When I was a little girl and I first came to this land, I was just like every other immigrant child wanting what was evident: the dream.
I wanted to be the all-American girl, the one with a white picket fence, a golden retriever and a degree. Whatever the American dream entailed, I wanted it.
So imagine my pride for the first time in history when an Indian-American woman won the Miss America pageant. I thought, “Finally, a woman of color, someone who truly represents what America is now, has won this title.”
But apparently, I was too accepting of the fact that Nina Davuluri, an Indian-American woman, was crowned Miss America. My social media feeds took a turn toward the deep end. The tweets and statuses started popping up: “An Arab won?” Or better yet, my personal favorite: “A terrorist won a few days after 9/11. Disgusting.”
Wow. Way to go, America.
But this isn’t the first time people have been outraged by a person of color winning the Miss America pageant. Bess Myerson, the 1945 winner of Russian-Jewish heritage, said she was “pressured to change her to name to a less Jewish-sounding name.” She, of course, did not change her last name, because she didn’t feel like it was right for her Jewish family, let alone the history of America.
Even more outrageous? The first African-American winner, Vanessa Williams (of “Ugly Betty” fame), was only crowned in 1983 — a mere 30 years ago.
This is a part of our past.
Davuluri has put a little spice into the Miss America contest. What Americans need to start realizing is that being American can mean many things. Davuluri represents the true America now. She has a darker skin tone, she is of Indian descent, she comes with morals and culture of other cultures and that goes along with the America’s status as a melting pot.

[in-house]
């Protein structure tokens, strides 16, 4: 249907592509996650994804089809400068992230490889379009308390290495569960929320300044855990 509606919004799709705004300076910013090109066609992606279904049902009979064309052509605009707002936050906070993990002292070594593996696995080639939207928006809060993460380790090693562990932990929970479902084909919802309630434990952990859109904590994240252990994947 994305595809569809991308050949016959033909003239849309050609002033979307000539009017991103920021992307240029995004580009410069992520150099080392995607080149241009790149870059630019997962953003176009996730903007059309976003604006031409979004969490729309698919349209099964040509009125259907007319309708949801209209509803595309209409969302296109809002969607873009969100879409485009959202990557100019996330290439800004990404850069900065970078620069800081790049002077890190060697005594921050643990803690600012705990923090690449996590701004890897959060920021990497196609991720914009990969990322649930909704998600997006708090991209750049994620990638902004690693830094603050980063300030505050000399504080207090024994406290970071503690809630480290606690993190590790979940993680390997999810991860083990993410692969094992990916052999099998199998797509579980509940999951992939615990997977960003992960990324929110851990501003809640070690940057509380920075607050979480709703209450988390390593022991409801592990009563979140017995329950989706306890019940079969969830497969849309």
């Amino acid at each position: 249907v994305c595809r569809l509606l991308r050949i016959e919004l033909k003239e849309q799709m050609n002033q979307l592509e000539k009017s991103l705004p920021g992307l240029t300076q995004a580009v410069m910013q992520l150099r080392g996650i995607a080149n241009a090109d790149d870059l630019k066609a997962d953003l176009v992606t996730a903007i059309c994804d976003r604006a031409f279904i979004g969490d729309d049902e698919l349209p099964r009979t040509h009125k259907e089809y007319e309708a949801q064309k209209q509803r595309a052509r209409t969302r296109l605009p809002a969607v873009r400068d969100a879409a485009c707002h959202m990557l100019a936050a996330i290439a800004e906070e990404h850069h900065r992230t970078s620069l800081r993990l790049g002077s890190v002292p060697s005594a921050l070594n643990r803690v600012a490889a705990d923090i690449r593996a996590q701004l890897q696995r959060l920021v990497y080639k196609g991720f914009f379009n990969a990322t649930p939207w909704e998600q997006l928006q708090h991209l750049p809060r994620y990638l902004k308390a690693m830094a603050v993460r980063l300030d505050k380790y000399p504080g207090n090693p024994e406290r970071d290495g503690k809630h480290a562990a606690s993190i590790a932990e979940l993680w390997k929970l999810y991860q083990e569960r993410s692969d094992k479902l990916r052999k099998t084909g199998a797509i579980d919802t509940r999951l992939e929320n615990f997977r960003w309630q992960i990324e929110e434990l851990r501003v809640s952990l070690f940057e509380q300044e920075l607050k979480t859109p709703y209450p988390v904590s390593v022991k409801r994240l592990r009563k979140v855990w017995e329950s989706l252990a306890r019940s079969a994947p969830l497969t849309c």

The Miss America pageant should represent all skin tones and backgrounds. The fact that there are racist posts all over my social media feeds because the first Indian-American woman won Miss America truly disgusts me.
She’s not a “terrorist” or an “Arab.” First, get a history lesson and then a geography lesson (the Indian and Arab peoples are separated by hundreds of miles geographically). Then do us all a favor: Get a lesson in acceptance and diversity. She’s an American. The bottom line is that she is a part of us. She is the true American girl, just like any of her competitors.
Race should not and does not matter when it comes to entering a pageant, let alone winning a pageant. Americans should realize if they are going to preach about diversity, they should start practicing it as well. The backlash that the new Miss America faces is just a lesson to be learned: Racism still exists today, and even being Miss America can cause an uproar.
As a 20-year-old American-Sri Lankan, I am constantly surrounded by the vast majority of different cultures and races.
Look around you: the generations are mixed and skin tones are getting darker and even a little more lighter. America is not just what people think it is anymore.
Davuluri is a true American. No tweet or status can change that fact. She is the face of a new generation, the face of hope and the face that shows many little girls across the country that dreams of becoming Miss America, regardless of their race or religion, are possible.
Reach the columnist at firstname.lastname@example.org or follow her on Twitter @tishnii